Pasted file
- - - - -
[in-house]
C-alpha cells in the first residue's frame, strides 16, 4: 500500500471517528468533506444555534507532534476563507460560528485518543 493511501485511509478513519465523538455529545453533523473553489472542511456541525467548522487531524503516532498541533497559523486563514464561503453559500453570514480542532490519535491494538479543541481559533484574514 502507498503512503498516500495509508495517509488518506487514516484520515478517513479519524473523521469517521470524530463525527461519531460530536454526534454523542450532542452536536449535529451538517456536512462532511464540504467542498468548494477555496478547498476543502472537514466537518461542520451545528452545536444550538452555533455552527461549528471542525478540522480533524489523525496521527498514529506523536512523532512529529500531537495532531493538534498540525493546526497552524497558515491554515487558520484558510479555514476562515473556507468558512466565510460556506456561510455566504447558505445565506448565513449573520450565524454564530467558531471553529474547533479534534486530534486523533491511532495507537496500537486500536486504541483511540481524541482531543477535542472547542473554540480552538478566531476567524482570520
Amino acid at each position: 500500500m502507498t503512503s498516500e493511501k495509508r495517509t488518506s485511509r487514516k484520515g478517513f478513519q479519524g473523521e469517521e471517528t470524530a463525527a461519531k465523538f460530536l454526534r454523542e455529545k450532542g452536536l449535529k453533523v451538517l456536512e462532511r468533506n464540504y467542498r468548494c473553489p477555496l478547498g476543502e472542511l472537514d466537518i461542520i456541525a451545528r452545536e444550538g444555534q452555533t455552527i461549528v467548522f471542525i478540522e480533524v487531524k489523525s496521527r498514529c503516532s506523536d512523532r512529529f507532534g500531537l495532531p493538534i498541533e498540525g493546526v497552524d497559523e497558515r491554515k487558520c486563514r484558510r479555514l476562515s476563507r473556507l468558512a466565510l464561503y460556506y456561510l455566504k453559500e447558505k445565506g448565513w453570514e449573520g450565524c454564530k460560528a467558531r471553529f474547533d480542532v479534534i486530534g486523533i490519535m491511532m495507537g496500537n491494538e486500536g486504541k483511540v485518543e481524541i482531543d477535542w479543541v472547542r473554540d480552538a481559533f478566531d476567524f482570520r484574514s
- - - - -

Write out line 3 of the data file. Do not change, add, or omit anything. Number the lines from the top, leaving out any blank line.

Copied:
Amino acid at each position: 500500500m502507498t503512503s498516500e493511501k495509508r495517509t488518506s485511509r487514516k484520515g478517513f478513519q479519524g473523521e469517521e471517528t470524530a463525527a461519531k465523538f460530536l454526534r454523542e455529545k450532542g452536536l449535529k453533523v451538517l456536512e462532511r468533506n464540504y467542498r468548494c473553489p477555496l478547498g476543502e472542511l472537514d466537518i461542520i456541525a451545528r452545536e444550538g444555534q452555533t455552527i461549528v467548522f471542525i478540522e480533524v487531524k489523525s496521527r498514529c503516532s506523536d512523532r512529529f507532534g500531537l495532531p493538534i498541533e498540525g493546526v497552524d497559523e497558515r491554515k487558520c486563514r484558510r479555514l476562515s476563507r473556507l468558512a466565510l464561503y460556506y456561510l455566504k453559500e447558505k445565506g448565513w453570514e449573520g450565524c454564530k460560528a467558531r471553529f474547533d480542532v479534534i486530534g486523533i490519535m491511532m495507537g496500537n491494538e486500536g486504541k483511540v485518543e481524541i482531543d477535542w479543541v472547542r473554540d480552538a481559533f478566531d476567524f482570520r484574514s